Families that Discuss together, stay together

Families that Discuss together, stay together
Families that Discuss together, stay together

Wednesday, July 29, 2009

Classical Math Evokes Higher Learning

For some, arithmetic has never been a favorite subject. However, most of us have enough understanding of it to get along in life. While it is true that many current educational systems use the modern methods of teaching and learning math, the focus is mainly on applied math. In the past, the study of math was not always limited to the application of the concepts, but was dedicated to the study of the math philosophy of the great mathematical minds such as Nicomachus, Euclid and others. There are a handful of schools and universities that are becoming successful in returning to the age-old way of learning—with the classics. This method of study seems to evoke an unquenchable desire for more knowledge. The following are considered to be two reasons why classical math may contribute to a greater desire for learning.

Many human beings, with or without realizing it, search for a higher power whether it is God or some other being. When educational studies recognize that higher being, it seems to strike a familiar chord within and creates a significant increase of learning. Classical math philosophy recognizes a supreme creator. Nicomachus of Gerasa (100 A.D.) explains in his two-volume book, An Introduction to Arithmetic, that the patterns in math are conceived “by divine nature, [and] not by [man’s] convention or agreement.” He further expounds that everything existing in nature that has a systematic method “seems both in part and as a whole to have been determined and ordered in accordance with number, by…him that created all things; for the pattern was fixed, like a preliminary sketch, by the domination of number preexistent in the mind of the world-creating God…so that with reference to it, as to an artistic plan, should be created all these things, time, motion, the heavens, the stars, all sorts of revolutions.” In essence he is reminding us that numbers have existed infinitely and eternally and are an integral part the knowledge of God, which is an inspiring prospect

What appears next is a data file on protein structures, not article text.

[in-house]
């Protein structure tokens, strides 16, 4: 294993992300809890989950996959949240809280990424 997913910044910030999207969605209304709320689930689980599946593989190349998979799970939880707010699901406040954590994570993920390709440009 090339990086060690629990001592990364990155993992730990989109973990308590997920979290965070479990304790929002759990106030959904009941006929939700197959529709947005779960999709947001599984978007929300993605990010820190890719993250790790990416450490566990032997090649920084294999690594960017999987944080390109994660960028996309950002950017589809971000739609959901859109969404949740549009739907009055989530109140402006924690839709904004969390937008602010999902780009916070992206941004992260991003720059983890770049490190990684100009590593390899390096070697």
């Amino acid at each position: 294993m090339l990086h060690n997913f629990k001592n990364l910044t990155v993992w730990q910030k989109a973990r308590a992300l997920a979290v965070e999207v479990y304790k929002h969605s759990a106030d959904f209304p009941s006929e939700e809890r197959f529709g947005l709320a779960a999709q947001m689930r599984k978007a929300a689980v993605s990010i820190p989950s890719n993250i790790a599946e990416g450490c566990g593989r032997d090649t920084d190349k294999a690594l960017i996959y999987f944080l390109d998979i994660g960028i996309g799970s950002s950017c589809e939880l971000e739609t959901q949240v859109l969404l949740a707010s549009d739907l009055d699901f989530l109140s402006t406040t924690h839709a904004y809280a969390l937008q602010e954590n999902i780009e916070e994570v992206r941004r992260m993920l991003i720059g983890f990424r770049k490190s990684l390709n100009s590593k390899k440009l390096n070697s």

Another aspect is man’s desire for truth. Truth is something that does not change over time, but stays the same uniformly and as Nicomachus says, “never departs even briefly from its existence.” Those that search for the truth and apply it are known to be full of wisdom. Pythagoras (580-490 BC) defined wisdom as the knowledge of the truth as it applies to the knowledge and comprehension of reality—and this he said is the only wisdom.

Plato describes the way to become wise in the mathematical realm when he says, “Every diagram, system of numbers, every scheme of harmony, and every law of the movement of the stars, ought to appear [as] one to him who studies rightly.” He then recommends his reader to study all things regarding them as one principle all bonded together in one great whole. Then he gives this warning to those seeking for an easier way of study, “if only one attempts philosophy in any other way he must call on Fortune to assist him. For there is never a path without these; this is the way, these the studies, be they hard or easy; by this course must one go, and not neglect it. The one who has attained all these things…I for my part call wisest, and this I maintain through thick and thin” As math is a difficult subject to comprehend for some and is often avoided, it is definitely enhanced with the classics. Classical math philosophy is a powerful supplement to applied math as it assists man in his search for truth.

It is not at a desk with a math workbook where one usually feels inspired. However, coupled with the text of one or two of the great mathematicians, one is certain to find insights into the magnificent mathematical world and have a clearer vision of how everything works as a whole. Education is meant to be inspiring and should serve as an avenue to acquire knowledge of God and man. The classic works combined with math concepts will achieve that goal.
—Julie Greenman

Nicomachus of Gerasa, Introduction to Arithmetic, Great Books of the Western World, Ed. R.M. Hutchins, (Chicago: ENCYCLOPÆDIA BRITANNICA, INC., 1952)
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